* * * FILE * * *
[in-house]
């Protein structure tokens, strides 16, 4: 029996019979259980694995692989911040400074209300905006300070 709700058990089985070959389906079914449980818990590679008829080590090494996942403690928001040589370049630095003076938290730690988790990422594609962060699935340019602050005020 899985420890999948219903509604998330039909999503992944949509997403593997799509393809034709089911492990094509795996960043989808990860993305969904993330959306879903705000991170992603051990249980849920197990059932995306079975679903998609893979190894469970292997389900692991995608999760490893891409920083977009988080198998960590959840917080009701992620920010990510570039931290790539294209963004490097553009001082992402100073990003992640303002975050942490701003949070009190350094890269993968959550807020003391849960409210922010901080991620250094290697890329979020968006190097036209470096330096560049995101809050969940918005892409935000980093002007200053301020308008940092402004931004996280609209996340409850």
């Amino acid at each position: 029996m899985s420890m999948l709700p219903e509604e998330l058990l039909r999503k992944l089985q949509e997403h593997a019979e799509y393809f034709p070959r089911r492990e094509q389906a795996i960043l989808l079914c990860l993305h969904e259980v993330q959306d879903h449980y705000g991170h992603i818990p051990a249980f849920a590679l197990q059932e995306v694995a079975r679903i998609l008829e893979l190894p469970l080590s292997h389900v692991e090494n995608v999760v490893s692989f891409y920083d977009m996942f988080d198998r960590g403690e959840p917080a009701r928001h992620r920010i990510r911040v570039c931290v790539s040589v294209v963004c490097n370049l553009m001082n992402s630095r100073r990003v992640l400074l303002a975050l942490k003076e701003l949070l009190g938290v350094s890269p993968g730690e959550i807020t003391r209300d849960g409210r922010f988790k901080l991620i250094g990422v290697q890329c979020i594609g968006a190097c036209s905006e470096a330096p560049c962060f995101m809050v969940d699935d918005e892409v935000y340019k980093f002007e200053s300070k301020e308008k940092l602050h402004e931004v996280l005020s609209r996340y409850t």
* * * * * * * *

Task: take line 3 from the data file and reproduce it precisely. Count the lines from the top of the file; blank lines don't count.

């Amino acid at each position: 029996m899985s420890m999948l709700p219903e509604e998330l058990l039909r999503k992944l089985q949509e997403h593997a019979e799509y393809f034709p070959r089911r492990e094509q389906a795996i960043l989808l079914c990860l993305h969904e259980v993330q959306d879903h449980y705000g991170h992603i818990p051990a249980f849920a590679l197990q059932e995306v694995a079975r679903i998609l008829e893979l190894p469970l080590s292997h389900v692991e090494n995608v999760v490893s692989f891409y920083d977009m996942f988080d198998r960590g403690e959840p917080a009701r928001h992620r920010i990510r911040v570039c931290v790539s040589v294209v963004c490097n370049l553009m001082n992402s630095r100073r990003v992640l400074l303002a975050l942490k003076e701003l949070l009190g938290v350094s890269p993968g730690e959550i807020t003391r209300d849960g409210r922010f988790k901080l991620i250094g990422v290697q890329c979020i594609g968006a190097c036209s905006e470096a330096p560049c962060f995101m809050v969940d699935d918005e892409v935000y340019k980093f002007e200053s300070k301020e308008k940092l602050h402004e931004v996280l005020s609209r996340y409850t």